Justice, then, is a central part of ethics and should be given due consideration in our moral lives. In evaluating any moral decision, we must ask whether our actions treat all persons equally. If not, we must determine whether the difference in treatment is justified: are the criteria we are using relevant to the situation at hand? But justice is not the only principle to consider in making ethical decisions. Sometimes principles of justice may need to be overridden in favor of other kinds of moral claims such as rights or society's welfare. Nevertheless, justice is an expression of our mutual recognition of each other's basic dignity, and an acknowledgement that if we are to live together in an interdependent community we must treat each other as equals.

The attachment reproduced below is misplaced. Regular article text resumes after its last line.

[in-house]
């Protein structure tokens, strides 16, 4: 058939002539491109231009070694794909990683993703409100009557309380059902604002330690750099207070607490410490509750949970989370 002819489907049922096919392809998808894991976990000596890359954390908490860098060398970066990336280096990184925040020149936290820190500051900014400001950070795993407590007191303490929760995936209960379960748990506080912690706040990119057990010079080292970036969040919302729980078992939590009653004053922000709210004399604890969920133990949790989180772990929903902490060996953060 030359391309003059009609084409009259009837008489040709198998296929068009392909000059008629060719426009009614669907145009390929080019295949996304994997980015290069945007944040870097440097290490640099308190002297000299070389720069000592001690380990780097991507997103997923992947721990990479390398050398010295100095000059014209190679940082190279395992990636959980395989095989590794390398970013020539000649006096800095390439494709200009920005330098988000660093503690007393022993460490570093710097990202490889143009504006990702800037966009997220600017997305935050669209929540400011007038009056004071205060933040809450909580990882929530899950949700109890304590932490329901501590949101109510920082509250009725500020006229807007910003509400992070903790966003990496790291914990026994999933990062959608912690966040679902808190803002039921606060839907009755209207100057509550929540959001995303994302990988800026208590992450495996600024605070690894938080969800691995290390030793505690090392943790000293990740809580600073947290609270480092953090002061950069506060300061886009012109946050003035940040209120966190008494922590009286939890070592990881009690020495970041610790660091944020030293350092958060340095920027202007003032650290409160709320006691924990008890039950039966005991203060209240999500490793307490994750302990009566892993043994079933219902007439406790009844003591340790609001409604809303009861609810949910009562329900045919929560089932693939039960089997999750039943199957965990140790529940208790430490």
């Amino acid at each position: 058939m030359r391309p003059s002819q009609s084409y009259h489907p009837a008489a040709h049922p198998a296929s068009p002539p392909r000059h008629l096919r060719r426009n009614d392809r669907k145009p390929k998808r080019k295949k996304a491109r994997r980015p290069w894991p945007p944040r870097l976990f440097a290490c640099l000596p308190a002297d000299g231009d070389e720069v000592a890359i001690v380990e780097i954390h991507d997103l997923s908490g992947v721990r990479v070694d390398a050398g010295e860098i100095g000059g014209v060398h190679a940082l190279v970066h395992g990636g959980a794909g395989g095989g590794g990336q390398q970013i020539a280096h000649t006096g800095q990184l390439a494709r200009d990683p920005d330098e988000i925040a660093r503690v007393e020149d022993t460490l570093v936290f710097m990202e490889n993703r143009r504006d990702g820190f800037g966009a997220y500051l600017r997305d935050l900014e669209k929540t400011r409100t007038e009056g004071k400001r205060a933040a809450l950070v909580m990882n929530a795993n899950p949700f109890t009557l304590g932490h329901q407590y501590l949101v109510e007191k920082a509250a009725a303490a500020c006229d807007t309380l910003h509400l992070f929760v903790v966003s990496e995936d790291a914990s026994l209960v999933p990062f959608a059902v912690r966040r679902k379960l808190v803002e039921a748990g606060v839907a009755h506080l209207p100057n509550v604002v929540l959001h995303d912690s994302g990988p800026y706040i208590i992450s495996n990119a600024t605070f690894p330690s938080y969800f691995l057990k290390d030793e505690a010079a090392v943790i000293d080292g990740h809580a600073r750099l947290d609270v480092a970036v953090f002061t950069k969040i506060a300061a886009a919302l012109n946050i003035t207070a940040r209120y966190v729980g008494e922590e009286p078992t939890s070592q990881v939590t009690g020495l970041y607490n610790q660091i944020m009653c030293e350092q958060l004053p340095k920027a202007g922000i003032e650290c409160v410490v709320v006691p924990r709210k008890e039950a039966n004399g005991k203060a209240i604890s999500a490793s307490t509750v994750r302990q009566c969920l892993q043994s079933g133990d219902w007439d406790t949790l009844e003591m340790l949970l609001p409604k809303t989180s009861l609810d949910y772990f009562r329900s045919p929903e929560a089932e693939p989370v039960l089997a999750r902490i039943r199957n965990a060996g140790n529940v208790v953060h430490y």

Locke attacks both the view that we have any innate principles (for example, the whole is greater than the part, do unto others as you would have done unto you, etc.) as well as the view that there are any innate singular ideas (for example, God, identity, substance, and so forth). The main thrust of Locke’s argument lies in pointing out that none of the mental content alleged to be innate is universally shared by all humans. He notes that children and the mentally disabled, for example, do not have in their minds an allegedly innate complex thought like “equals taken from equals leave equals”. He also uses evidence from travel literature to point out that many non-Europeans deny what were taken to be innate moral maxims and that some groups even lack the idea of a God. Locke takes the fact that not all humans have these ideas as evidence that they were not implanted by God in humans minds, and that they are therefore acquired rather than innate.